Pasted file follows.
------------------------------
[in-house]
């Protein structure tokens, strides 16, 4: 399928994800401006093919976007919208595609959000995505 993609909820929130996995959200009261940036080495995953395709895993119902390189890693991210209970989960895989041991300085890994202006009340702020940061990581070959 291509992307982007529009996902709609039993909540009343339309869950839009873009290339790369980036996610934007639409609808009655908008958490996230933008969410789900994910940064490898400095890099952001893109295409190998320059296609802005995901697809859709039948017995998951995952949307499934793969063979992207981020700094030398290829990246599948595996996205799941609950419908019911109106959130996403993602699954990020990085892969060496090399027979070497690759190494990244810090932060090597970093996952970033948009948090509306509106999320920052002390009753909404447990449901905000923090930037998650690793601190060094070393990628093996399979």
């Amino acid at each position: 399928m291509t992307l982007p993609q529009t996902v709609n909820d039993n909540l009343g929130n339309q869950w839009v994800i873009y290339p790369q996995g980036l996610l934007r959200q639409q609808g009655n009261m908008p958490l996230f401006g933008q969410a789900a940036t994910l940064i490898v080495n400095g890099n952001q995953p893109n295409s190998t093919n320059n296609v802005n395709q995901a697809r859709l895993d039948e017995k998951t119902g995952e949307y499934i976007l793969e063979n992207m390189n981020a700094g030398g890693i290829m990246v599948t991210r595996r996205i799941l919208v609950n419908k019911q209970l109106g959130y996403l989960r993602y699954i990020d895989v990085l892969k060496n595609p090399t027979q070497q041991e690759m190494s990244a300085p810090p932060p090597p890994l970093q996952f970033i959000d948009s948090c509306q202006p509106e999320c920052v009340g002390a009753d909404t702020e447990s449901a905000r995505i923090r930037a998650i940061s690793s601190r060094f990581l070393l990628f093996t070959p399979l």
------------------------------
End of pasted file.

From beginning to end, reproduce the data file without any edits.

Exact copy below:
[in-house]
């Protein structure tokens, strides 16, 4: 399928994800401006093919976007919208595609959000995505 993609909820929130996995959200009261940036080495995953395709895993119902390189890693991210209970989960895989041991300085890994202006009340702020940061990581070959 291509992307982007529009996902709609039993909540009343339309869950839009873009290339790369980036996610934007639409609808009655908008958490996230933008969410789900994910940064490898400095890099952001893109295409190998320059296609802005995901697809859709039948017995998951995952949307499934793969063979992207981020700094030398290829990246599948595996996205799941609950419908019911109106959130996403993602699954990020990085892969060496090399027979070497690759190494990244810090932060090597970093996952970033948009948090509306509106999320920052002390009753909404447990449901905000923090930037998650690793601190060094070393990628093996399979």
């Amino acid at each position: 399928m291509t992307l982007p993609q529009t996902v709609n909820d039993n909540l009343g929130n339309q869950w839009v994800i873009y290339p790369q996995g980036l996610l934007r959200q639409q609808g009655n009261m908008p958490l996230f401006g933008q969410a789900a940036t994910l940064i490898v080495n400095g890099n952001q995953p893109n295409s190998t093919n320059n296609v802005n395709q995901a697809r859709l895993d039948e017995k998951t119902g995952e949307y499934i976007l793969e063979n992207m390189n981020a700094g030398g890693i290829m990246v599948t991210r595996r996205i799941l919208v609950n419908k019911q209970l109106g959130y996403l989960r993602y699954i990020d895989v990085l892969k060496n595609p090399t027979q070497q041991e690759m190494s990244a300085p810090p932060p090597p890994l970093q996952f970033i959000d948009s948090c509306q202006p509106e999320c920052v009340g002390a009753d909404t702020e447990s449901a905000r995505i923090r930037a998650i940061s690793s601190r060094f990581l070393l990628f093996t070959p399979l």